Volume 58 |October 7, 2013| Number 7
FROM THE GRADUATE STUDIES OFFICE
To submit information for future editions of Footnotes, please e-mail it to email@example.com. All information needs to be received by Thursday in order to be included in the following Monday’s edition.
Graduate students on fellowship for the Fall semester (8/16/13-12/15/13), will receive their last fellowship payment on 12/16/13.
Debora Tienou successfully passed her Special Field exam on American Literature and U.S. Expansion 1865-1920 (Loughran, Ch.; Freeburg, Somerville, Byrd) on 10/3/13.
GRAD STUDIES OFFICE WILL BE CLOSED TUESDAY, OCTOBER 8TH FROM 8-1.
Fall 2013 – Dates to Remember
October 18: Last day for student to drop a semester course on Web Self-Service
October 21: Second half-session courses begin
November 4: Registration for spring begins. Start times vary. See your time ticket for your exact enrollment time at UI Integrate Self-Service
November 8: Last day to add a second half-session course
November 15: Last day to withdraw from the current term without a grade of W
November 15: Last day to elect credit/no-credit option for a semester course or to change from credit/no-credit option to a regular grade
November 15: Last day for student to drop a semester course without a grade of W (without approval)
November 15: Last day to take final exam for December doctoral degree
November 15: Last day for students to add themselves to Dec degree list via web UI Integrate Self- Service and for departments to add students who do not have access to UI Integrate Self-Service
November 22: Deadline for Graduate Student Academic Services office to receive the final exam Certificate of Result
Nov 23-Dec 1: Fall vacation for students
Nov 28 - 29: Thanksgiving Break (all campus holiday)
December 2: Instruction resumes
December 6: Last day to complete deposit of December doctoral dissertations
December 6: Last day to elect credit/no-credit option for a second half-session course or to change from credit/no-credit option to a regular grade
December 6: Last day to drop a second half-session course, without a grade of W (without approval)
December 11: Instruction ends
December 12: Reading Day
December 12: Last day to add or drop a second half-session course with approval (a W is recorded)
December 12: Last day to add or drop a semester course with approval (a W is recorded)
December 12: Last day to change a grade of DFR (in a non-thesis course) or I, awarded last spring or summer to prevent F by rule
December 13: Last day to complete deposit of December master’s theses
Dec 13 – 20: Final examination period
December 20: Last date for receipt of completed petitions in the Graduate College for graduating students
December 23: December degree conferral (no commencement)
CALL FOR PAPERS
Creative Writing Pedagogy - Call for Papers
Special Issue: Teaching Creative Writing
Modern Language Studies
(Deadline: March 31, 2014)
Queries, Clarifications and Completed Papers to: Lewis Land, Bucknell University (firstname.lastname@example.org)
The teaching of music, dance, painting and other arts is well-respected in the academy, but in creative writing a myth lingers in the minds of many: you either have “it” or you don’t. As instructors much of our time is spent attempting to dispel this myth; indeed, Kelly Ritter and Stephanie Vanderslice go so far as to title their anthology of creative writing pedagogy essays Can It Really Be Taught?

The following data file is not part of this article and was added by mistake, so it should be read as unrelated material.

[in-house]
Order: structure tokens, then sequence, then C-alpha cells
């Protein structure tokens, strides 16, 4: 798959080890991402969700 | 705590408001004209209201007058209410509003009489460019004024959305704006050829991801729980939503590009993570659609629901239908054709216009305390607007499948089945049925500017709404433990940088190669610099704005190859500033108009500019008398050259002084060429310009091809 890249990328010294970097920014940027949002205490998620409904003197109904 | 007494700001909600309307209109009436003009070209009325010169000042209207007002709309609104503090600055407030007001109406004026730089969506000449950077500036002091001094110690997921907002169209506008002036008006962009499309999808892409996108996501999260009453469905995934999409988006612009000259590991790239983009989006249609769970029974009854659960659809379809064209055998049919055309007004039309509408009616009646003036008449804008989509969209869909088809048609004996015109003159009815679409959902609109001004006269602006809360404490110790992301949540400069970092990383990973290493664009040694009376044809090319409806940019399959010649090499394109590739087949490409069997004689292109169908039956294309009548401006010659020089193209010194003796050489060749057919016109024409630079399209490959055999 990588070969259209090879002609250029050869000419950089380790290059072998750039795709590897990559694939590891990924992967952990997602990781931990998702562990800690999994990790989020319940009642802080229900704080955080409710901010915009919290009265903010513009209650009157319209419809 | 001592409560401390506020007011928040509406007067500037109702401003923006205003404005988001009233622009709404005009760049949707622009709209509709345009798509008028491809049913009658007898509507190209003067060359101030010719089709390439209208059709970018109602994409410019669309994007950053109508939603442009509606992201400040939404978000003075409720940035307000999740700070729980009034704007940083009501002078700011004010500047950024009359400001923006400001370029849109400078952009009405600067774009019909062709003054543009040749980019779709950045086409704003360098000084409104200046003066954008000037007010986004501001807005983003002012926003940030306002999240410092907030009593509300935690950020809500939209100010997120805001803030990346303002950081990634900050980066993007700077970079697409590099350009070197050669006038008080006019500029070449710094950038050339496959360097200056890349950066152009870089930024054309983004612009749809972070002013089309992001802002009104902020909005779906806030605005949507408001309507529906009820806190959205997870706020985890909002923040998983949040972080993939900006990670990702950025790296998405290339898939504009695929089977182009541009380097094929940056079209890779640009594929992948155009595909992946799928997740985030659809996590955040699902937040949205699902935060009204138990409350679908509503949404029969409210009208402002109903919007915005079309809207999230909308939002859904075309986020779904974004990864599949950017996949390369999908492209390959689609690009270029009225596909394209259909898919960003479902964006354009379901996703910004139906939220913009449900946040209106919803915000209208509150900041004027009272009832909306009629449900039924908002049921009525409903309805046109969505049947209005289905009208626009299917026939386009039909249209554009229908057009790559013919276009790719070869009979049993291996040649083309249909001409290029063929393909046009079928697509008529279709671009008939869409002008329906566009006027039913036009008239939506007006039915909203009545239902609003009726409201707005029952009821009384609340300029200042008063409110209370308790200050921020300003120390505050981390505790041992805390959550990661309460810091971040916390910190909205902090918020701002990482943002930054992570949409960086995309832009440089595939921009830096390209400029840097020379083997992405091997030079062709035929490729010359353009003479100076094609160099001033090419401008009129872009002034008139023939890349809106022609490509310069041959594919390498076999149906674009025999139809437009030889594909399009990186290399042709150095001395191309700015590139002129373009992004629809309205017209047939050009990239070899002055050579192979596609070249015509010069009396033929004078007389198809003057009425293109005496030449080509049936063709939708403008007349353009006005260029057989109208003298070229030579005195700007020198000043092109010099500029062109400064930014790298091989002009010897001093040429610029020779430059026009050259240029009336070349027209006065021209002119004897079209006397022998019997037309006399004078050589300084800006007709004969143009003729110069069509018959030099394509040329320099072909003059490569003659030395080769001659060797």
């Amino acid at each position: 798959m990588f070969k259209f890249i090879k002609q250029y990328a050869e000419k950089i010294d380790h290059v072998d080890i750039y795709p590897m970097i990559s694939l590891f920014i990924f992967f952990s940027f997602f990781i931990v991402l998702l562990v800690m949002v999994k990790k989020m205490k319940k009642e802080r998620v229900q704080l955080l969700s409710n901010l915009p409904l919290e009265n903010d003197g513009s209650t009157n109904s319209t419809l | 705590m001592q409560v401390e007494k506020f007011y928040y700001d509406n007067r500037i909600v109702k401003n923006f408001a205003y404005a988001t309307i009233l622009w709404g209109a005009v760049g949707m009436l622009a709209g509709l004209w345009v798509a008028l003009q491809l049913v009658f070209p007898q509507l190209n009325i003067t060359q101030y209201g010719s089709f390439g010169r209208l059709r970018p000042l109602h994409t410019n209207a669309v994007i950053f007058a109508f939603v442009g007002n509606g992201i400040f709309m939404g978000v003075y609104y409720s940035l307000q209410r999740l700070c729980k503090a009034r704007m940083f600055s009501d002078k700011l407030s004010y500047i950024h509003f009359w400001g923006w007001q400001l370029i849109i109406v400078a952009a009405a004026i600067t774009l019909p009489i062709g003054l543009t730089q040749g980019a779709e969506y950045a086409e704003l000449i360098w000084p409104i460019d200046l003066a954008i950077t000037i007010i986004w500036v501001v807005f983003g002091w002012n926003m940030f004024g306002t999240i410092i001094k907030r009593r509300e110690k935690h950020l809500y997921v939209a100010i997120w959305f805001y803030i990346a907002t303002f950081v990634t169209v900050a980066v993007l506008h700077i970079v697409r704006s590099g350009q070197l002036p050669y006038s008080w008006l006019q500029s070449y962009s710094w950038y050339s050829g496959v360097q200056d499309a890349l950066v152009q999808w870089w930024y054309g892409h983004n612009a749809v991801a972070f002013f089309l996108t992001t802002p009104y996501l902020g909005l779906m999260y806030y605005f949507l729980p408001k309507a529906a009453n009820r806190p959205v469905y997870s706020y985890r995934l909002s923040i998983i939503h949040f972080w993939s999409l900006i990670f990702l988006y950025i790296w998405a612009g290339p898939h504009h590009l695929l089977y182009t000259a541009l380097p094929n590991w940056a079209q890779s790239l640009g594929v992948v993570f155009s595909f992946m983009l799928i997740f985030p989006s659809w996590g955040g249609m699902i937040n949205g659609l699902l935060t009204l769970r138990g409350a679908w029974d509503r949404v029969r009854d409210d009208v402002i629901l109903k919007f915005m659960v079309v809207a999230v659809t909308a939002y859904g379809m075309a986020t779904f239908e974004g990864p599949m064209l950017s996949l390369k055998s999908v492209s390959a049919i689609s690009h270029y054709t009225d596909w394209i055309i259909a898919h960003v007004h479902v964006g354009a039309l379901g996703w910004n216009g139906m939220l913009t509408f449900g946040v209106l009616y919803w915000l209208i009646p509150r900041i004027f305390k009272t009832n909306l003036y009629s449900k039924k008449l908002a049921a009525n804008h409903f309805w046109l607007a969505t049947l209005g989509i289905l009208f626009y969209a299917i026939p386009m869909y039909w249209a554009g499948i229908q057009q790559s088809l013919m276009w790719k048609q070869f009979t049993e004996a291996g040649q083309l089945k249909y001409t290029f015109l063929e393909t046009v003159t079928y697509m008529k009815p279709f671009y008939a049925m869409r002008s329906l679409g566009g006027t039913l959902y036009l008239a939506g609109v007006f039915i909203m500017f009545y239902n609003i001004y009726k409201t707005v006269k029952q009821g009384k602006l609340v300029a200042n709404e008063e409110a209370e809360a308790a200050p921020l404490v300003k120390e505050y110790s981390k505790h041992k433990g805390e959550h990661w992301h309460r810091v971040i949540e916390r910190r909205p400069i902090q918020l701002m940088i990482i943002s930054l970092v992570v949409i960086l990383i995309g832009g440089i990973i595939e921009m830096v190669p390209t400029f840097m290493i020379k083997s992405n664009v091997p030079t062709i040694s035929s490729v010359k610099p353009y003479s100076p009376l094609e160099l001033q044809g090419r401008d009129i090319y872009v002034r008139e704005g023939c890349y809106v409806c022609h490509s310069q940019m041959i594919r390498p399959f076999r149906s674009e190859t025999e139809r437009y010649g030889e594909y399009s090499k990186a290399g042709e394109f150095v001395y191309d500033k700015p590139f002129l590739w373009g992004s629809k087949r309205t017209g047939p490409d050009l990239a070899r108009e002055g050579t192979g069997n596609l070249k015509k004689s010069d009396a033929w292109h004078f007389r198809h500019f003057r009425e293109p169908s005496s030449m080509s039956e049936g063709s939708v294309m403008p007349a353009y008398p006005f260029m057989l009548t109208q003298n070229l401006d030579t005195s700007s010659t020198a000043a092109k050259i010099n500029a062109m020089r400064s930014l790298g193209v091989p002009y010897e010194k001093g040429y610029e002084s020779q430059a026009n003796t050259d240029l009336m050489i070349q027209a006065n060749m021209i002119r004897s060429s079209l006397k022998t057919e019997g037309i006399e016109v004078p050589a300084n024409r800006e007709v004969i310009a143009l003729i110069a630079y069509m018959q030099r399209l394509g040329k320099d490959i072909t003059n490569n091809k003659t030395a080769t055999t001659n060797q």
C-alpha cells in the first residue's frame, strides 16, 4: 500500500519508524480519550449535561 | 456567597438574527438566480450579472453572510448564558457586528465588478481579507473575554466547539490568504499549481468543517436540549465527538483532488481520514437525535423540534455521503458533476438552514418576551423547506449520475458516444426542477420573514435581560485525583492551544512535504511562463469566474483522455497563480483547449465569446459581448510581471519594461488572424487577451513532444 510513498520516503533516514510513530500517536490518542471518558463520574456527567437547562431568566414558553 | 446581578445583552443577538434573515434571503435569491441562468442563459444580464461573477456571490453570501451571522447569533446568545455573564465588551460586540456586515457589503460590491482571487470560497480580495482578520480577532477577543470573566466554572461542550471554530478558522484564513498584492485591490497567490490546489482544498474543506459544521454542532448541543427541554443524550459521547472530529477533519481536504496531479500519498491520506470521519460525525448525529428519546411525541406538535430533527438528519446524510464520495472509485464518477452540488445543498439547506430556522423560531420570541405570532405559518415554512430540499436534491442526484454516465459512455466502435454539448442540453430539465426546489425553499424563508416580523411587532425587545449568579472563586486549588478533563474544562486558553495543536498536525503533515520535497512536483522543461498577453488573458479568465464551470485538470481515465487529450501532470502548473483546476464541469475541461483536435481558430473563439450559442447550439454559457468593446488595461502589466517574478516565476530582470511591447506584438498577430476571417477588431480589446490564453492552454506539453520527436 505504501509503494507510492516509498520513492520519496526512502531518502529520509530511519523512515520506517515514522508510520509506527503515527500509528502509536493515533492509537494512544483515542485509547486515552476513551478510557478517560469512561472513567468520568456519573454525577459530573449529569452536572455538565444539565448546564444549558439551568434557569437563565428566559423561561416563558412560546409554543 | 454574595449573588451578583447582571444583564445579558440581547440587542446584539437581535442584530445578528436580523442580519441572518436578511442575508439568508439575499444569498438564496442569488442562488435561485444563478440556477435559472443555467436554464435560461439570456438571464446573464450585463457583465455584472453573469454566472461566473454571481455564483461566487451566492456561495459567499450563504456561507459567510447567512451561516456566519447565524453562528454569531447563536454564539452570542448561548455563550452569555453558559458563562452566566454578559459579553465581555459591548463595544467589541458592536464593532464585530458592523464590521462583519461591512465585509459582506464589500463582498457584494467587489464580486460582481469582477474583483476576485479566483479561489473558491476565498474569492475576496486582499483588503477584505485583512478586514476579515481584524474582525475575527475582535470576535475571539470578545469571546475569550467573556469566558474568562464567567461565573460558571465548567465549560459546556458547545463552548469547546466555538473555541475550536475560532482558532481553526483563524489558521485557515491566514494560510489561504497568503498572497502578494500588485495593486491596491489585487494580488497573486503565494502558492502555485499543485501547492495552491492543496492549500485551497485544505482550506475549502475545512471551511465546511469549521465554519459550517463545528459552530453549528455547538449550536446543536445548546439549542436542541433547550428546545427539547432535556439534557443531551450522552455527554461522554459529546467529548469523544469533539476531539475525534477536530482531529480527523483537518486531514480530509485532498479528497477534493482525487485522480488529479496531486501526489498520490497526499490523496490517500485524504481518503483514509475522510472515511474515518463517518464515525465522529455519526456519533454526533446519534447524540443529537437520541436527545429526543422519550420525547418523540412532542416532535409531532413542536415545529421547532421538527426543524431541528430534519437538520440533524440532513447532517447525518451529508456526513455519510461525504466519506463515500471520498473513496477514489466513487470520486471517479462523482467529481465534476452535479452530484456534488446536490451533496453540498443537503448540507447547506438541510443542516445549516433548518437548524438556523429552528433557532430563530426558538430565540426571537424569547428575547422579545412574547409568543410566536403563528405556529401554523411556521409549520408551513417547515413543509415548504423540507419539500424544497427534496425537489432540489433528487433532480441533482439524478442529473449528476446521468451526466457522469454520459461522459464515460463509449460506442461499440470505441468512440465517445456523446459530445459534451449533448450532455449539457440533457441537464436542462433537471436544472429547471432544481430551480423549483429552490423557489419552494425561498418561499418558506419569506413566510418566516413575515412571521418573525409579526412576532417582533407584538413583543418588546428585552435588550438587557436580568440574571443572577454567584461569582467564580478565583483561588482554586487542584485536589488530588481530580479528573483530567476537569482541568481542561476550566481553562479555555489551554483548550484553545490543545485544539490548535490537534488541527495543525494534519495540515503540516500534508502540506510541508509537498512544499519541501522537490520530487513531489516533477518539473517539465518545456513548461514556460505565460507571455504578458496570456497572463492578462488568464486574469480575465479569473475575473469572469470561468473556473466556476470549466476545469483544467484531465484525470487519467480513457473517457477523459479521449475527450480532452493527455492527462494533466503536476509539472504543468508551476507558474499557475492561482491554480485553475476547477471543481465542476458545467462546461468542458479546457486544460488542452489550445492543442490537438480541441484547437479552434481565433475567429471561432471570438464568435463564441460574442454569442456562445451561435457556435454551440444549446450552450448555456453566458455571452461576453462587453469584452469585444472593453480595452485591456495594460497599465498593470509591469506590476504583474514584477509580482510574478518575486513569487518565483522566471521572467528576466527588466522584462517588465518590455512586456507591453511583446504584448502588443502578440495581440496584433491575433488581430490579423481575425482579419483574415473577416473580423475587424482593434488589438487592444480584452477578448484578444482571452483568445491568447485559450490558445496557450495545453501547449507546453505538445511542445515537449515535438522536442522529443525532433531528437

For those of us who believe that creative writing can and should be taught, the more pertinent and relevant question is how to do so. For a special issue on creative writing pedagogy, Modern Language Studies invites essays that attempt to address the nuts and bolts of teaching creative writing in inventive, contemporary, and stimulating ways. Papers should seek not merely to identify flaws within current methods of instruction in creative writing, but instead address how to correct those flaws and/or to consider in their stead effective and rewarding teaching methods for both students and instructors.
Essays need not be limited solely to the academy itself; essays regarding pedagogy in nontraditional classrooms are also welcome. Topics need not be limited to traditional workshop models, either. Essays that argue for alternative methods of formal (or informal) instruction are especially welcome.
Other possible topics include:
- Utilization of digital media in the classroom and the potential benefits and risks of incorporating technology into the classroom; especially in regards to MOOCs and their potential influence on current methods of instruction
- The role of publication in the creation of a text; when and how to incorporate discussion of and practice in publishing in a creative writing education
- The specific merits of cross-genre (poetry, fiction, etc.) instruction in a student’s development as a writer
- Discussion of instruction in “genre” fiction versus “literary” fiction in general fiction writing workshops; the merits of genre-specific (fantasy, horror, etc.) classes
- The management of workshop dynamics
- The place of literary theory and formal analysis in the creative writing classroom; especially when considering the rise of MFA and undergraduate degree programs in creative writing as a potential response to the decrease in attendance in traditional English programs
- The merits and potential drawbacks of nontraditional methods of instruction incorporated into a traditional workshop structure (or those that abandon the traditional workshop altogether)
- The management and encouragement of a student’s development in long-term programs of study versus their development in a single course
- The role of cultural politics in the selection of class readings; the relationship between creative writing instruction and diversity/multicultural studies; how creative writing’s relationship to diversity may differ from that of other degree programs